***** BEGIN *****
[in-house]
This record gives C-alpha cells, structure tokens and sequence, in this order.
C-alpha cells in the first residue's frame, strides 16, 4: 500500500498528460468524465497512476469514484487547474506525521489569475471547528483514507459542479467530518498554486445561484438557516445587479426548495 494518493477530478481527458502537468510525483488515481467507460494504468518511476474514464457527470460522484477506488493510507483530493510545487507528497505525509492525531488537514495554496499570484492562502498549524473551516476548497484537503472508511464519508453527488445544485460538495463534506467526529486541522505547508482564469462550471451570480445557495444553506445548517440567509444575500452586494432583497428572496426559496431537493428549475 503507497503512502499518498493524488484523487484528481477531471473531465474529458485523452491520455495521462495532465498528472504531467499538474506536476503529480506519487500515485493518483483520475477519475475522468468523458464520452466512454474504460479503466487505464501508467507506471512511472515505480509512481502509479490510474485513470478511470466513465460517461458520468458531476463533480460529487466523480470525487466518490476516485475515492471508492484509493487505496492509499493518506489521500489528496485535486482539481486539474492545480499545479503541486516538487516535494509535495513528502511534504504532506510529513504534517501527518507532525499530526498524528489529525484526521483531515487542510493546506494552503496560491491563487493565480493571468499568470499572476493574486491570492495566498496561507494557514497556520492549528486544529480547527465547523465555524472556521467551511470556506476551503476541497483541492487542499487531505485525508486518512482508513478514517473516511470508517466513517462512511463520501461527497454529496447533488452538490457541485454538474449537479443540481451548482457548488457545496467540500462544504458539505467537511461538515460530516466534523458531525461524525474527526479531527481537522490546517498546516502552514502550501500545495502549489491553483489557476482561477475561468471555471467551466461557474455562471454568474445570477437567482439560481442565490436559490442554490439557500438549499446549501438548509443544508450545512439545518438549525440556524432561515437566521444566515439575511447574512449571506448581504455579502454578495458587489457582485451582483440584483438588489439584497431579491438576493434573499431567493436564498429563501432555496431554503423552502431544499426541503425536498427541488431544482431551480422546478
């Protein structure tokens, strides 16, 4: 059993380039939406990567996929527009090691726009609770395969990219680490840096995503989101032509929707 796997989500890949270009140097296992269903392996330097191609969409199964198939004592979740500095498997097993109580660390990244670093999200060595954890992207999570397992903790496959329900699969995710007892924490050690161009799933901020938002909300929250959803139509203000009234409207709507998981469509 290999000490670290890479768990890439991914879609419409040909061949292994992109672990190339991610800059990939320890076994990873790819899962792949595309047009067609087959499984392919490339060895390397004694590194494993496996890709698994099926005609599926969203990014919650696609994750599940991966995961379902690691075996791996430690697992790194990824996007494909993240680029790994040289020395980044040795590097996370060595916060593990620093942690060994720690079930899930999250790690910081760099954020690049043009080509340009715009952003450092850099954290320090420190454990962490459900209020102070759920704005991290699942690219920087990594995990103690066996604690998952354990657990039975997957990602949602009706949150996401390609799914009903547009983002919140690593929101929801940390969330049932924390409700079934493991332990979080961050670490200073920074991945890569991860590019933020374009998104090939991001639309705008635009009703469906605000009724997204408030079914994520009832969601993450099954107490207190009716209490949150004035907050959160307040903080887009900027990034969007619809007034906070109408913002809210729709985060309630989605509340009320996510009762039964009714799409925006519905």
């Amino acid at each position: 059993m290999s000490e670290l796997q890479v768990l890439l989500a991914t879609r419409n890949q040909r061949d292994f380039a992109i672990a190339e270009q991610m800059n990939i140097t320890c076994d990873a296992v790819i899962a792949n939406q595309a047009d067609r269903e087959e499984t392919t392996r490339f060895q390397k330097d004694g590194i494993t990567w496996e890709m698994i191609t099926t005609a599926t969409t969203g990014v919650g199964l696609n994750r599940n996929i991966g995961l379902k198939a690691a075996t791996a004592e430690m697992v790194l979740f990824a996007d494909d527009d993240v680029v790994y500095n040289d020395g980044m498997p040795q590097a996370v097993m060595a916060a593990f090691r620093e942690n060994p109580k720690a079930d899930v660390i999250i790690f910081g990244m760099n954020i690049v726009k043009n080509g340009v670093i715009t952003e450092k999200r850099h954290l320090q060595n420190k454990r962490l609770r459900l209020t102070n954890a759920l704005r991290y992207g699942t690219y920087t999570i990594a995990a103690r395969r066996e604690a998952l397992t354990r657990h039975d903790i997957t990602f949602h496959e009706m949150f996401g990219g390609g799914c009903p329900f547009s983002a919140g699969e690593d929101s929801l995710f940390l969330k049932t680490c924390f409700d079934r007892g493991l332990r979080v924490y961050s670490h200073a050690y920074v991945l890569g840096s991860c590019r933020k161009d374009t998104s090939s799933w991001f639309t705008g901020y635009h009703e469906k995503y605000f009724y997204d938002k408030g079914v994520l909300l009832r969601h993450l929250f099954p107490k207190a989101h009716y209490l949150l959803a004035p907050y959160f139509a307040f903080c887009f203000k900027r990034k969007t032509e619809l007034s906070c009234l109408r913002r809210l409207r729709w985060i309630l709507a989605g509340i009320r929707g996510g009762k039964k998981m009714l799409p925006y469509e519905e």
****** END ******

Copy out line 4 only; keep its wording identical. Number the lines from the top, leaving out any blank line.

């Protein structure tokens, strides 16, 4: 059993380039939406990567996929527009090691726009609770395969990219680490840096995503989101032509929707 796997989500890949270009140097296992269903392996330097191609969409199964198939004592979740500095498997097993109580660390990244670093999200060595954890992207999570397992903790496959329900699969995710007892924490050690161009799933901020938002909300929250959803139509203000009234409207709507998981469509 290999000490670290890479768990890439991914879609419409040909061949292994992109672990190339991610800059990939320890076994990873790819899962792949595309047009067609087959499984392919490339060895390397004694590194494993496996890709698994099926005609599926969203990014919650696609994750599940991966995961379902690691075996791996430690697992790194990824996007494909993240680029790994040289020395980044040795590097996370060595916060593990620093942690060994720690079930899930999250790690910081760099954020690049043009080509340009715009952003450092850099954290320090420190454990962490459900209020102070759920704005991290699942690219920087990594995990103690066996604690998952354990657990039975997957990602949602009706949150996401390609799914009903547009983002919140690593929101929801940390969330049932924390409700079934493991332990979080961050670490200073920074991945890569991860590019933020374009998104090939991001639309705008635009009703469906605000009724997204408030079914994520009832969601993450099954107490207190009716209490949150004035907050959160307040903080887009900027990034969007619809007034906070109408913002809210729709985060309630989605509340009320996510009762039964009714799409925006519905």